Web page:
Non-growing bamboo species grow from a tussock upwards. This tussock grows as the bamboo also grows larger and older. That is, when a non-spreading bamboo plant grows, the tussock under the ground also grows larger in a concentrated location. This is roughly comparable to the growth of trees: as the bamboo grows older, so does the concentrated tussock under the ground. There are several species of bamboo that are categorized as non-spreading bamboo species, such as the Fargesia Murieliae, Bambusa and Borinda, for example.
Fargesia is the most commonly used bamboo species. There are few plants that can hide unwanted views and obtrusiveness from view so quickly and effectively. Fargesia is a fine-leaved bamboo species that grows in stakes and does not proliferate. Moreover, it is a bamboo species that can be used along the pond, as a beautiful hedge and in pots.

Bamboo plants

Bamboo is a popular garden plant, particularly because of its rapid growth and long thin stems. Some bamboo is suitable for planting in a more tropical climate, while others are suitable for a more urban environment. For example, non-spreading bamboo works well as a natural partition. Weedy bamboos are more difficult to control, and if a bamboo limiter is not used, they quickly grow out of control. When rampant bamboo gets out of control, it is very difficult to remove.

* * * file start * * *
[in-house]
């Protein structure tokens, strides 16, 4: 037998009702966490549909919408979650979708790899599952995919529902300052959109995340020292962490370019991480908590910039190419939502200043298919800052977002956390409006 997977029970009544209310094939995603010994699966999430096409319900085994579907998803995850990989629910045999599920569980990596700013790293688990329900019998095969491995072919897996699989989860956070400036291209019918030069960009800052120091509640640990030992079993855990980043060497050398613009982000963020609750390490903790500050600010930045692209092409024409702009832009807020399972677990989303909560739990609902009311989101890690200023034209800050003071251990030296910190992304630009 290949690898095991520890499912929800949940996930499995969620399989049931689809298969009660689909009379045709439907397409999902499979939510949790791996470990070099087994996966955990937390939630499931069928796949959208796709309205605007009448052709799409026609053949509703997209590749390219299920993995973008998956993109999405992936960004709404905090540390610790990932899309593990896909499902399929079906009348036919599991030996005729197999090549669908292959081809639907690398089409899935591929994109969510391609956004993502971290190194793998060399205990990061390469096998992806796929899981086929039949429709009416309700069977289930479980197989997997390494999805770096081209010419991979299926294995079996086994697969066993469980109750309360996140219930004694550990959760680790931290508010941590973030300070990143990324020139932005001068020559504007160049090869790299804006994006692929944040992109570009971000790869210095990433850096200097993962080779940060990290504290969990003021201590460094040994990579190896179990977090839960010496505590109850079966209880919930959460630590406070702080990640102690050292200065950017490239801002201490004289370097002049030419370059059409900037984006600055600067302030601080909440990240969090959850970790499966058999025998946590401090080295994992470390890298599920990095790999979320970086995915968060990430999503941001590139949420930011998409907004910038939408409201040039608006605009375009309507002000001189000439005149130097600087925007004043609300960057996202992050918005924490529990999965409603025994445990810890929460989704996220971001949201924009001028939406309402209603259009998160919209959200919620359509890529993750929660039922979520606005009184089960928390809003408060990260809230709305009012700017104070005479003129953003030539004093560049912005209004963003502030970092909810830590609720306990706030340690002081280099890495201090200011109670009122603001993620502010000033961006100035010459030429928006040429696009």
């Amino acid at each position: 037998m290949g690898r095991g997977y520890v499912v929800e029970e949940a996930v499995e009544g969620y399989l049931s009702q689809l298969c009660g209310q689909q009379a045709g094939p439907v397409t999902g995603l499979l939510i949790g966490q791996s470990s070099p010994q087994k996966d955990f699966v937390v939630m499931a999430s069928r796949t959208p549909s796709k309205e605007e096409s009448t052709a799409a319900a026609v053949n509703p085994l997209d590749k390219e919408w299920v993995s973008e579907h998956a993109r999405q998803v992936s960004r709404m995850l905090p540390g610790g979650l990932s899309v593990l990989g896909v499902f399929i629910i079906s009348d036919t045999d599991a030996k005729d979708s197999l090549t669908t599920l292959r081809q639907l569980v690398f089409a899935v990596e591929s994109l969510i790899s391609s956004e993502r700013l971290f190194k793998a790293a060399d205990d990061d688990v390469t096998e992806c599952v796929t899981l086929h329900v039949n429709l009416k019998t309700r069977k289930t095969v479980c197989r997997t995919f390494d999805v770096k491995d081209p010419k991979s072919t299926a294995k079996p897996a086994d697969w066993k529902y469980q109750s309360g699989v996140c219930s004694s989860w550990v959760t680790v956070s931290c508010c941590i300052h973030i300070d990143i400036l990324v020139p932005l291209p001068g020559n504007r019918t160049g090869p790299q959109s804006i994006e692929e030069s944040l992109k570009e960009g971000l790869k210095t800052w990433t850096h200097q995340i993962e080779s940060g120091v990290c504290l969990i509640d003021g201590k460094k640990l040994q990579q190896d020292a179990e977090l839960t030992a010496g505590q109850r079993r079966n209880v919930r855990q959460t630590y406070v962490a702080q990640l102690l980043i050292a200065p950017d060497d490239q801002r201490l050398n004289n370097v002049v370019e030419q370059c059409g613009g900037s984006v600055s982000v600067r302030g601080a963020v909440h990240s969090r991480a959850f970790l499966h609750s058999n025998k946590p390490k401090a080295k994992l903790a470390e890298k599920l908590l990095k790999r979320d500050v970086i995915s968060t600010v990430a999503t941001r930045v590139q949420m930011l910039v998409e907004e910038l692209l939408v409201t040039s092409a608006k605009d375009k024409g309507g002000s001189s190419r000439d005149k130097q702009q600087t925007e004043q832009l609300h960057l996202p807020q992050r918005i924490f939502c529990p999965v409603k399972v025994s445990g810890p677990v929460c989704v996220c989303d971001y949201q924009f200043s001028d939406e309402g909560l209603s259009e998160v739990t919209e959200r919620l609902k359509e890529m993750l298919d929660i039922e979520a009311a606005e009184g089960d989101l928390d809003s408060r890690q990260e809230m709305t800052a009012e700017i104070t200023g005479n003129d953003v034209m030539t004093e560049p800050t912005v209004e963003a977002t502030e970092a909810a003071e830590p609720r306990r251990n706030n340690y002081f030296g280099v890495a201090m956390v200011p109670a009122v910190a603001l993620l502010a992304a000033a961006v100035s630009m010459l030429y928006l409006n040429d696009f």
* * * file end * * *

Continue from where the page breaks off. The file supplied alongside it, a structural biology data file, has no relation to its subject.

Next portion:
Most species of bamboo thrive in moist, well-drained soil. Most soil types are sufficient for planting bamboo, but some do better in acidic soil. Also, most species of bamboo like sun, but some non-spreading bamboo plants such as the Sasa, can be grown in shade. It is most beneficial to plant bamboo in the spring to encourage the development of sturdy roots and canes before the bamboo goes dormant in the fall.

There are several reasons to plant bamboo: to create height, to build a beautiful hedge, to form a divide or to cover a wall. The advantage of bamboo plants over (ornamental) grasses, for example, is that bamboo generally maintains its fresh green color throughout the year. Grasses remain green only on rare occasions, in a mild winter. After this, they must be cut back lengthwise, losing some of the privacy. Bamboo does not require pruning: it is only desirable to occasionally remove some dry leaves from between the plants.

All in all, all types of bamboo can be divided into two categories: proliferating and non-proliferating bamboo. These two types of bamboo differ in the way they grow. Evergreen bamboo does not grow as deep into the ground and vertically, so multiple bamboo plants can grow from one bamboo rhizome for years to come for miles around. In contrast, non-spreading bamboo grows deeper into the ground and is concentrated in one spot, creating a concentrated group of bamboo stalks. Therefore, non-spreading bamboo is most beneficial when one wants to plant bamboo by itself in the garden or on the balcony.

Bamboo toilet paper is made from the Neosinocalamus affinis, a non-growing bamboo plant. Our bamboo toilet paper has many benefits and is produced in China, where large bamboo forests can be found. Order our bamboo toilet paper here! Also read all about our co2 footprint.